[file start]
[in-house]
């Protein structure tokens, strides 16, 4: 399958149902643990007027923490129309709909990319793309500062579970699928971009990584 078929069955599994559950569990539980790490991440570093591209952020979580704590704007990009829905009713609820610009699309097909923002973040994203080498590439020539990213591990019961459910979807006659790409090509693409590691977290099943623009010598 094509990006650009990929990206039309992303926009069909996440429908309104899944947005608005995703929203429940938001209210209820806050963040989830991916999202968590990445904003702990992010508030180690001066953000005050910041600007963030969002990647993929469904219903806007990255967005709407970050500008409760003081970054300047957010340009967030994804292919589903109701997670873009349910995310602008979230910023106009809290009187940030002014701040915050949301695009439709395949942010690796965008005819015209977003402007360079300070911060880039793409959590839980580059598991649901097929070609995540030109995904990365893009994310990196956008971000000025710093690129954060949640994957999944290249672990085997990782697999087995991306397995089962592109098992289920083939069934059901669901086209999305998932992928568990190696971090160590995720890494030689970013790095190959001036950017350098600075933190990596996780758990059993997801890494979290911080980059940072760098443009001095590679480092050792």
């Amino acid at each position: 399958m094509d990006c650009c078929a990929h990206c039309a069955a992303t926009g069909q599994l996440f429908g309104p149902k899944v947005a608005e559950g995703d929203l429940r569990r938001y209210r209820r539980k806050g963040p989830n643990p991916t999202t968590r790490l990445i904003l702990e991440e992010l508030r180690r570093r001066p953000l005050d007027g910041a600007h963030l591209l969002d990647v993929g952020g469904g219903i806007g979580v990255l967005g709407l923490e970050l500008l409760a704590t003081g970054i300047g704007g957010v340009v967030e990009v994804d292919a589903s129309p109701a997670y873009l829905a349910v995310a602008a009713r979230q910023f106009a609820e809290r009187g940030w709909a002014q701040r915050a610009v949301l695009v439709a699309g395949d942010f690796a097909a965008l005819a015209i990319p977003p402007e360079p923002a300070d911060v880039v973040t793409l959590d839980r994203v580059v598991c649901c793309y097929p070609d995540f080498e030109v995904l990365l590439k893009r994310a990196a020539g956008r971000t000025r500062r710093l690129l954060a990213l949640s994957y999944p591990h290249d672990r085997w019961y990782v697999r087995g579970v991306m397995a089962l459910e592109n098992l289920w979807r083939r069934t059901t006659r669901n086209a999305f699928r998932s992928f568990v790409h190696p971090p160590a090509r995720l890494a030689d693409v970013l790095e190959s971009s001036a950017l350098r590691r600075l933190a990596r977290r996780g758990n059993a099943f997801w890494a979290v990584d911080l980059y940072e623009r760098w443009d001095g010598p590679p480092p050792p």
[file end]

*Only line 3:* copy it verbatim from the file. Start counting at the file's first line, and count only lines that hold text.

């Amino acid at each position: 399958m094509d990006c650009c078929a990929h990206c039309a069955a992303t926009g069909q599994l996440f429908g309104p149902k899944v947005a608005e559950g995703d929203l429940r569990r938001y209210r209820r539980k806050g963040p989830n643990p991916t999202t968590r790490l990445i904003l702990e991440e992010l508030r180690r570093r001066p953000l005050d007027g910041a600007h963030l591209l969002d990647v993929g952020g469904g219903i806007g979580v990255l967005g709407l923490e970050l500008l409760a704590t003081g970054i300047g704007g957010v340009v967030e990009v994804d292919a589903s129309p109701a997670y873009l829905a349910v995310a602008a009713r979230q910023f106009a609820e809290r009187g940030w709909a002014q701040r915050a610009v949301l695009v439709a699309g395949d942010f690796a097909a965008l005819a015209i990319p977003p402007e360079p923002a300070d911060v880039v973040t793409l959590d839980r994203v580059v598991c649901c793309y097929p070609d995540f080498e030109v995904l990365l590439k893009r994310a990196a020539g956008r971000t000025r500062r710093l690129l954060a990213l949640s994957y999944p591990h290249d672990r085997w019961y990782v697999r087995g579970v991306m397995a089962l459910e592109n098992l289920w979807r083939r069934t059901t006659r669901n086209a999305f699928r998932s992928f568990v790409h190696p971090p160590a090509r995720l890494a030689d693409v970013l790095e190959s971009s001036a950017l350098r590691r600075l933190a990596r977290r996780g758990n059993a099943f997801w890494a979290v990584d911080l980059y940072e623009r760098w443009d001095g010598p590679p480092p050792p």